Editors' note: The Motorola H17txt is a re-release of the previously reviewed Motorola H17 Bluetooth headset with the addition of compatibility with the MotoSpeak app for Android and BlackBerry. Accordingly, we've reproduced the H17 review here with a new section dedicated to the new functionality.
Motorola continues its trend of making tiny Bluetooth headsets with the Motorola H17txt. As a successor to the H15 and the H12, Motorola touts the H17txt as one if its smallest headsets yet. The reason it can be so small is because it has a flip-switch boom mic that can be folded into a more compact shape when not in use. The H17txt boasts Motorola's CrystalTalk noise-canceling technology as well as voice prompts that let you know if the call is muted or if the battery is low. The H17txt is overall a decent headset with a number of cool features, and it's available for $99.99.
The Motorola H17txt's most obvious new feature over the previously released H17 is its compatibility with Motorola's new MotoSpeak application for Android and BlackBerry devices. However, this is hardly what we'd call a "new" feature, as we were able to successfully test the Android version of the app with the H17txt and the Motorola Rokr S7-HD stereo headset, which is an almost two-year-old device.
Based on a version of the cross-platform Drivesafe.ly app, MotoSpeak will read incoming text messages aloud over Bluetooth A2DP so that users don't miss a critical message while they're behind the wheel. The app is able to interpret and translate about 150 commonly used acronyms, such as LOL (laughing out loud), brb (be right back), gtg (got to go), and l8r (later). To reduce the temptation to grab the phone and respond to those incoming messages, the app also features a user customizable autoresponder that lets everyone know that you're not in a position to reply immediately.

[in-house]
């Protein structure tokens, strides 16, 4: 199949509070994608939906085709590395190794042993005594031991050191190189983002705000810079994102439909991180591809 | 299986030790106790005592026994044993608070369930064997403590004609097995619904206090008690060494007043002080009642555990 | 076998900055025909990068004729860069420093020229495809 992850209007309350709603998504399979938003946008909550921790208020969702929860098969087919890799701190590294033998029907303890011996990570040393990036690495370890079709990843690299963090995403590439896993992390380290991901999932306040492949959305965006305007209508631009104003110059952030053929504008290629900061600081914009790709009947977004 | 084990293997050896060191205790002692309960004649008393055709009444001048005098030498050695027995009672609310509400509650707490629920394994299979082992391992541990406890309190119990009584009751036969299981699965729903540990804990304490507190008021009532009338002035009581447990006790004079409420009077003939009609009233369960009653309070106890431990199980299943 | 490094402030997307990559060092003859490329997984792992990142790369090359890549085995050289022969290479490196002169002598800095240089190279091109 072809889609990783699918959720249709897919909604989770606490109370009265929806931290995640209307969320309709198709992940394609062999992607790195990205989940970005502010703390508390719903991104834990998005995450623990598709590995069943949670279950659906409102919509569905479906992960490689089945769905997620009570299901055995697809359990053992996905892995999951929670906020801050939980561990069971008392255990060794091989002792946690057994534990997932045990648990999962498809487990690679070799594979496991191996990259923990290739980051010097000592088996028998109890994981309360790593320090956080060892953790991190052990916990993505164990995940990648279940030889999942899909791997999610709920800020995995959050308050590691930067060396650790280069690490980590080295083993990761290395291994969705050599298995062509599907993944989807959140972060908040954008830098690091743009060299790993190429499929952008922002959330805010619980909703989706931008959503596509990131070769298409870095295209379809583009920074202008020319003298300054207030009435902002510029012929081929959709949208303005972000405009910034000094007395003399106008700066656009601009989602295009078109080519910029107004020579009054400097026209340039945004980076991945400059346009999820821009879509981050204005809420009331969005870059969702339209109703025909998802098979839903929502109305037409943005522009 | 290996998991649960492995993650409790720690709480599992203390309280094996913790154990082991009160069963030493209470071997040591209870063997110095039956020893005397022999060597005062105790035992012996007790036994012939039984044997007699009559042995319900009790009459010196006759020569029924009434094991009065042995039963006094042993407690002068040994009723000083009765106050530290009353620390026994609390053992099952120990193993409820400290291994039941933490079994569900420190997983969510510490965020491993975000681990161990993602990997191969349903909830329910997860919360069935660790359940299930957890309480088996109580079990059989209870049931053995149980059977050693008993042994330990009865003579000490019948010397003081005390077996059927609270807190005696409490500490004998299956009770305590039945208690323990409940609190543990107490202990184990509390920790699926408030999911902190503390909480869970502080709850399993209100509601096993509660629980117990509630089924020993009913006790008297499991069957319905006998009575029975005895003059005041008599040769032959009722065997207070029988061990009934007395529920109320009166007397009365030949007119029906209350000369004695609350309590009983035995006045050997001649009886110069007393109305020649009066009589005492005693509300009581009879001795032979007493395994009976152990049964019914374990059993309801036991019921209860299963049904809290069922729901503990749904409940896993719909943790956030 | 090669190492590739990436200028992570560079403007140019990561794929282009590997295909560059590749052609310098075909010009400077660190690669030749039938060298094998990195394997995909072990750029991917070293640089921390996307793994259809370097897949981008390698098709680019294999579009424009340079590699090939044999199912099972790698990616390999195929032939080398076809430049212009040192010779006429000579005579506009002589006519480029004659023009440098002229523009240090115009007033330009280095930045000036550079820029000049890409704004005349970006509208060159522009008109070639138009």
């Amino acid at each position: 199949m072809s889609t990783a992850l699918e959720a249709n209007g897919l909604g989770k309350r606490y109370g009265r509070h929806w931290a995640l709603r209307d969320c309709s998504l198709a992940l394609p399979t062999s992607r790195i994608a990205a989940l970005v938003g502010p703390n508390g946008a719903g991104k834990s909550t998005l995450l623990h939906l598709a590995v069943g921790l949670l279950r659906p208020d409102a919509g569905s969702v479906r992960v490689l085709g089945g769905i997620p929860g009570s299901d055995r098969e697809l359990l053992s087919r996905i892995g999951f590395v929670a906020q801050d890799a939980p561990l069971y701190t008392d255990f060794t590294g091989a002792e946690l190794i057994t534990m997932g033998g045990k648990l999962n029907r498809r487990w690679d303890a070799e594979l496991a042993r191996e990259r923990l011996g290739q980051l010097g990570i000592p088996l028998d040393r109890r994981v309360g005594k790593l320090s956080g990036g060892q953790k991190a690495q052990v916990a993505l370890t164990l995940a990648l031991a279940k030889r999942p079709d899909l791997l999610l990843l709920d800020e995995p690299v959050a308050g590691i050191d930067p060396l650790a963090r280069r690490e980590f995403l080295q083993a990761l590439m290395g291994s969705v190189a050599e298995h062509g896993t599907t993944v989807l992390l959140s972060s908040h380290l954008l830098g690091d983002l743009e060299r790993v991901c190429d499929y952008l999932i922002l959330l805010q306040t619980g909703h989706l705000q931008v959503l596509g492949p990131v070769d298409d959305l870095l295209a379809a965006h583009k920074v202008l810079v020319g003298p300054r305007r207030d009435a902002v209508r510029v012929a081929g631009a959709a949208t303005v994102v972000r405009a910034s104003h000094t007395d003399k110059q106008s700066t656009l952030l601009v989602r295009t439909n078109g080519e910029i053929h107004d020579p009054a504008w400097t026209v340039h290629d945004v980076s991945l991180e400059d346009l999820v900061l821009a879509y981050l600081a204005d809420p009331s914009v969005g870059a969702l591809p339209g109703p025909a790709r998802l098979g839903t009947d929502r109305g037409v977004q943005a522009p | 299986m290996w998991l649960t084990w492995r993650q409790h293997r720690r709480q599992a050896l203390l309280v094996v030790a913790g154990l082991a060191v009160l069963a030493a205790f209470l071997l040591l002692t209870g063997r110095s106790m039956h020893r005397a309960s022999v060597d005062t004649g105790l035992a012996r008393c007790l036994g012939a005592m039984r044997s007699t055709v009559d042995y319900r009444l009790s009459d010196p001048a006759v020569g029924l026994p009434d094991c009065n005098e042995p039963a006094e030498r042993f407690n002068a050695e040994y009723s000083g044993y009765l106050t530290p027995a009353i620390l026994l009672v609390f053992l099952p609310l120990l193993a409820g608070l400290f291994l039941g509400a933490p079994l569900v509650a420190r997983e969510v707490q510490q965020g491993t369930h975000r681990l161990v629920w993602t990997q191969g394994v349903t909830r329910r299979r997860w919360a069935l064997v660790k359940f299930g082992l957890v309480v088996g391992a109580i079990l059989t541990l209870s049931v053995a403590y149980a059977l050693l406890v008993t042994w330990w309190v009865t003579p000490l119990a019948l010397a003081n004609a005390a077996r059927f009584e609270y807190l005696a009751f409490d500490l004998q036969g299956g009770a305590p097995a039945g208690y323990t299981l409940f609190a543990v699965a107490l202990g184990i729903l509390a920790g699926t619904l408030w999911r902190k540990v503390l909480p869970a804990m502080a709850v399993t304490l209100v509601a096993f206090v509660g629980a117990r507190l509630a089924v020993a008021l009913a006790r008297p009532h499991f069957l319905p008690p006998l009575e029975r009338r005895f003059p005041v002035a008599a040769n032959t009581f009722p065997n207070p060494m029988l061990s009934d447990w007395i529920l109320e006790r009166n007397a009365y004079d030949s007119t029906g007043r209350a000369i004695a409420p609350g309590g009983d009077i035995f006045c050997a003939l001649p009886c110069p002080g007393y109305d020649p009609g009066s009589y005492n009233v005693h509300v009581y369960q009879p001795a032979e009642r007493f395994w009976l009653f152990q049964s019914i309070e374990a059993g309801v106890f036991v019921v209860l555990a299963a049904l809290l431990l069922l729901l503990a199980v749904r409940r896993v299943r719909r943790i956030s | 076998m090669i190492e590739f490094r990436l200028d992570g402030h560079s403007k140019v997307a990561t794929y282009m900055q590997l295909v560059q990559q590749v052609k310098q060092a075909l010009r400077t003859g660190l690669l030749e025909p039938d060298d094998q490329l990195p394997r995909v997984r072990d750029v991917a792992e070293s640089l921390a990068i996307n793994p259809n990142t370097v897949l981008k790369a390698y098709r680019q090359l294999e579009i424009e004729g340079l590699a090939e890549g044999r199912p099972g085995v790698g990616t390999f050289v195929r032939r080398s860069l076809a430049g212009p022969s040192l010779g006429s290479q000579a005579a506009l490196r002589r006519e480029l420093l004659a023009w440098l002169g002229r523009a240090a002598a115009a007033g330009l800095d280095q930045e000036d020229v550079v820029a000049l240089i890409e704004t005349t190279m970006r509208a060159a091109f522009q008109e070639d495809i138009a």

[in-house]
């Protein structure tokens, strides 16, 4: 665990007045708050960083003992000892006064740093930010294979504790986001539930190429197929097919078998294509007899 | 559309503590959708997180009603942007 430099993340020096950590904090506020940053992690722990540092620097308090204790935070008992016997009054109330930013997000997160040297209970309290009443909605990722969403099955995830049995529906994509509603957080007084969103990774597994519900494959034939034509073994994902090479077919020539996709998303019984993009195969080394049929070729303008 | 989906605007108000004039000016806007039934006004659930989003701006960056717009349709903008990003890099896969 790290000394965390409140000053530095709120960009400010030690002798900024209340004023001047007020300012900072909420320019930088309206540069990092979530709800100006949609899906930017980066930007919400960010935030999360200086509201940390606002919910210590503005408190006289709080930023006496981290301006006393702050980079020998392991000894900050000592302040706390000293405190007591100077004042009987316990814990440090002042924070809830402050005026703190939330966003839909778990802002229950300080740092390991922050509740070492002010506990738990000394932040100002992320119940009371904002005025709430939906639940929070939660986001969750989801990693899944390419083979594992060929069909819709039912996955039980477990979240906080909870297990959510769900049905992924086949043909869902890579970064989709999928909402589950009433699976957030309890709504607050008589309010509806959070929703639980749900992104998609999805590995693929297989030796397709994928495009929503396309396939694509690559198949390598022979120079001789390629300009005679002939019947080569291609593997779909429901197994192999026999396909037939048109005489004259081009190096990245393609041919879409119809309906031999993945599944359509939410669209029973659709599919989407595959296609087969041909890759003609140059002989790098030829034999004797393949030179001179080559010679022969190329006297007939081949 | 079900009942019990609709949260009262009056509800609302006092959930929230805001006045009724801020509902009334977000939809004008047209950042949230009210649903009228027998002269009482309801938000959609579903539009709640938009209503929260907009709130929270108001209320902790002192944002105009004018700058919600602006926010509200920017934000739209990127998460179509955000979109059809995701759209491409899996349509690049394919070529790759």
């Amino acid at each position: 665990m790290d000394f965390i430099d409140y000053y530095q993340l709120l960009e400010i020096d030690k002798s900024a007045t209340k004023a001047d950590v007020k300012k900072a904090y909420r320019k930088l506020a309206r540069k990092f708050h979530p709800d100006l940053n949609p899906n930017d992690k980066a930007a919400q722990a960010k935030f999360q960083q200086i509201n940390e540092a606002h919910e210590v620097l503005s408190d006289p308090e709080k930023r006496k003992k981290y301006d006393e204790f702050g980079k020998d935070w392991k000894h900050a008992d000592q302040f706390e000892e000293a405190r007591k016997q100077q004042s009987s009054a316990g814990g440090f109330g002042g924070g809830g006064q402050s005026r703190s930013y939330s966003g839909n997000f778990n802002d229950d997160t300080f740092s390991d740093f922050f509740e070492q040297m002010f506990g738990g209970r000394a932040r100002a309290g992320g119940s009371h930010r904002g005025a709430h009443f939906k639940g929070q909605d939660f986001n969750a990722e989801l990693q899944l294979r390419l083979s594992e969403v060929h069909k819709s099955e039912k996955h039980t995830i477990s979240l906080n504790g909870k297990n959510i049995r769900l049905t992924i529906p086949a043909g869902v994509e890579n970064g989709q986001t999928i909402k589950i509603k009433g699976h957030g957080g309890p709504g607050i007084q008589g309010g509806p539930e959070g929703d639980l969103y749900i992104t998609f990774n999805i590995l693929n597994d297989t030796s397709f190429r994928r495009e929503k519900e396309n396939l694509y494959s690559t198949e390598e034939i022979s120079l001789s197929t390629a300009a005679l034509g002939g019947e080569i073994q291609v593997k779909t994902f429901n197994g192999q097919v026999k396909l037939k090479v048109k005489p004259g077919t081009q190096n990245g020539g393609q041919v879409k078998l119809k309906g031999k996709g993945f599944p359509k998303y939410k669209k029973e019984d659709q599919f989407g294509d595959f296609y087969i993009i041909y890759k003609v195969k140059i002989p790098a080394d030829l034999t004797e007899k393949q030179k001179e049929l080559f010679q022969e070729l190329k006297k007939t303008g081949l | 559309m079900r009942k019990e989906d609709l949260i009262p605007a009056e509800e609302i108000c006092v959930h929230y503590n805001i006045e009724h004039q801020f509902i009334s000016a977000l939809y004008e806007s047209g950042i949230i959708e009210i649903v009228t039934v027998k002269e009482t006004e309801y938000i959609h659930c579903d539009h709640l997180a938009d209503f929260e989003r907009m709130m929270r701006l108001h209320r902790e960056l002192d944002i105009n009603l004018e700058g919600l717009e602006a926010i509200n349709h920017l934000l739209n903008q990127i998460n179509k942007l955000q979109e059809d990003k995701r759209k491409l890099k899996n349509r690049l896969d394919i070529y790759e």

However, there are a few limitations. The free version of the app only reads the first 25 words of the incoming message aloud, after which it will abruptly stop. This isn't too much of an issue if your messages are typically short. Those of us with verbose friends found that the app's stopping midsentence actually left us more tempted to grab the handset and read the rest of the message than had we not heard the beginning.
To have more than 25 words read aloud, users must purchase a Pro version of the app, which unlocks options for 50, 100, 250, and 500 words. The Pro version also unlocks the choice between male and female text-to-speech voices with the ability to autoselect based on the gender of the sender, options for how quickly messages are read, and enables the application to also read aloud incoming e-mails. However, rather than simply being a one-time purchase, the premium version must be subscribed to for an annual fee of $13.95.
The Motorola H17txt is indeed one of the smallest headsets we've tried. It measures 1.65 inches long by 0.67 inch wide by 0.39 inch thick, and it has an oval shape that is slim, small, and very lightweight. On the front of it is a large oval multifunction call button, which is easy enough to press, even when the headset is worn on the ear. On the right spine is a very skinny volume rocker with an LED indicator in the middle of it. Though it is raised above the surface, we did find the rocker a bit too skinny for our tastes. The charger jack is on top of the headset.